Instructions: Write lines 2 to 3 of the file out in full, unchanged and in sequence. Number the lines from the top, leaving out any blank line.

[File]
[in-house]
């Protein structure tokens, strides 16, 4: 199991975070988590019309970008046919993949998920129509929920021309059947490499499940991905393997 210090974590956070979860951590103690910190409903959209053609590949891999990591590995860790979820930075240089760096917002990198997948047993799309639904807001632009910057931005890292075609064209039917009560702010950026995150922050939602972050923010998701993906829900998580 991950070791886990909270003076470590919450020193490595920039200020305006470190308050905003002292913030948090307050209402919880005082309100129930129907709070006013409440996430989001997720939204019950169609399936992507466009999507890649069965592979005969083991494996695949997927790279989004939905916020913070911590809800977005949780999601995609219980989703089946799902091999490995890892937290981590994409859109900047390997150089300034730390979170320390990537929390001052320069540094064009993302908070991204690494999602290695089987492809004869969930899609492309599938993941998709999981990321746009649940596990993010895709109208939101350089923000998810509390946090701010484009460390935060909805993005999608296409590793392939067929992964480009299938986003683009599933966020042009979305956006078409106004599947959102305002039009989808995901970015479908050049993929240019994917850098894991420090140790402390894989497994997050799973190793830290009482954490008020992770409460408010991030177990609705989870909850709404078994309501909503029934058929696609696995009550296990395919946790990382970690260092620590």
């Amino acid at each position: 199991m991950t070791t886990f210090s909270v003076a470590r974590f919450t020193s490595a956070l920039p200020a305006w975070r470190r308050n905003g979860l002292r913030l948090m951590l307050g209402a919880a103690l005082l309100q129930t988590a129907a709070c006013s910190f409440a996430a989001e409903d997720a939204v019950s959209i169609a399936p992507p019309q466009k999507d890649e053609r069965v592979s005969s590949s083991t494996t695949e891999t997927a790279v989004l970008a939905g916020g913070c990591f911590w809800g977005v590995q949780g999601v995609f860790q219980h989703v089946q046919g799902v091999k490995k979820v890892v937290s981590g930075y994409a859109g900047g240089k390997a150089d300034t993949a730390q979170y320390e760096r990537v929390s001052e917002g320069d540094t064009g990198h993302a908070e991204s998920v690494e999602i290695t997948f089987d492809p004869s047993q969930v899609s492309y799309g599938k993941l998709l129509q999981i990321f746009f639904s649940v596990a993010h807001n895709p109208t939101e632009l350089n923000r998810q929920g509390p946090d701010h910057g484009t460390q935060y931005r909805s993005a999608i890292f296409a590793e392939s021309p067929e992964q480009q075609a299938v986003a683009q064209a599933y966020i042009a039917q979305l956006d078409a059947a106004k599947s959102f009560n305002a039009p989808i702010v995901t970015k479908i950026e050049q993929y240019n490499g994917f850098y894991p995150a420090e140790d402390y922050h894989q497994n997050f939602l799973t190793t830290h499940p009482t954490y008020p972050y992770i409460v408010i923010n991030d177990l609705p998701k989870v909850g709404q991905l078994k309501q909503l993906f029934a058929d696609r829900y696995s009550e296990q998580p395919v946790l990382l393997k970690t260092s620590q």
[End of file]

């Protein structure tokens, strides 16, 4: 199991975070988590019309970008046919993949998920129509929920021309059947490499499940991905393997 210090974590956070979860951590103690910190409903959209053609590949891999990591590995860790979820930075240089760096917002990198997948047993799309639904807001632009910057931005890292075609064209039917009560702010950026995150922050939602972050923010998701993906829900998580 991950070791886990909270003076470590919450020193490595920039200020305006470190308050905003002292913030948090307050209402919880005082309100129930129907709070006013409440996430989001997720939204019950169609399936992507466009999507890649069965592979005969083991494996695949997927790279989004939905916020913070911590809800977005949780999601995609219980989703089946799902091999490995890892937290981590994409859109900047390997150089300034730390979170320390990537929390001052320069540094064009993302908070991204690494999602290695089987492809004869969930899609492309599938993941998709999981990321746009649940596990993010895709109208939101350089923000998810509390946090701010484009460390935060909805993005999608296409590793392939067929992964480009299938986003683009599933966020042009979305956006078409106004599947959102305002039009989808995901970015479908050049993929240019994917850098894991420090140790402390894989497994997050799973190793830290009482954490008020992770409460408010991030177990609705989870909850709404078994309501909503029934058929696609696995009550296990395919946790990382970690260092620590």
């Amino acid at each position: 199991m991950t070791t886990f210090s909270v003076a470590r974590f919450t020193s490595a956070l920039p200020a305006w975070r470190r308050n905003g979860l002292r913030l948090m951590l307050g209402a919880a103690l005082l309100q129930t988590a129907a709070c006013s910190f409440a996430a989001e409903d997720a939204v019950s959209i169609a399936p992507p019309q466009k999507d890649e053609r069965v592979s005969s590949s083991t494996t695949e891999t997927a790279v989004l970008a939905g916020g913070c990591f911590w809800g977005v590995q949780g999601v995609f860790q219980h989703v089946q046919g799902v091999k490995k979820v890892v937290s981590g930075y994409a859109g900047g240089k390997a150089d300034t993949a730390q979170y320390e760096r990537v929390s001052e917002g320069d540094t064009g990198h993302a908070e991204s998920v690494e999602i290695t997948f089987d492809p004869s047993q969930v899609s492309y799309g599938k993941l998709l129509q999981i990321f746009f639904s649940v596990a993010h807001n895709p109208t939101e632009l350089n923000r998810q929920g509390p946090d701010h910057g484009t460390q935060y931005r909805s993005a999608i890292f296409a590793e392939s021309p067929e992964q480009q075609a299938v986003a683009q064209a599933y966020i042009a039917q979305l956006d078409a059947a106004k599947s959102f009560n305002a039009p989808i702010v995901t970015k479908i950026e050049q993929y240019n490499g994917f850098y894991p995150a420090e140790d402390y922050h894989q497994n997050f939602l799973t190793t830290h499940p009482t954490y008020p972050y992770i409460v408010i923010n991030d177990l609705p998701k989870v909850g709404q991905l078994k309501q909503l993906f029934a058929d696609r829900y696995s009550e296990q998580p395919v946790l990382l393997k970690t260092s620590q």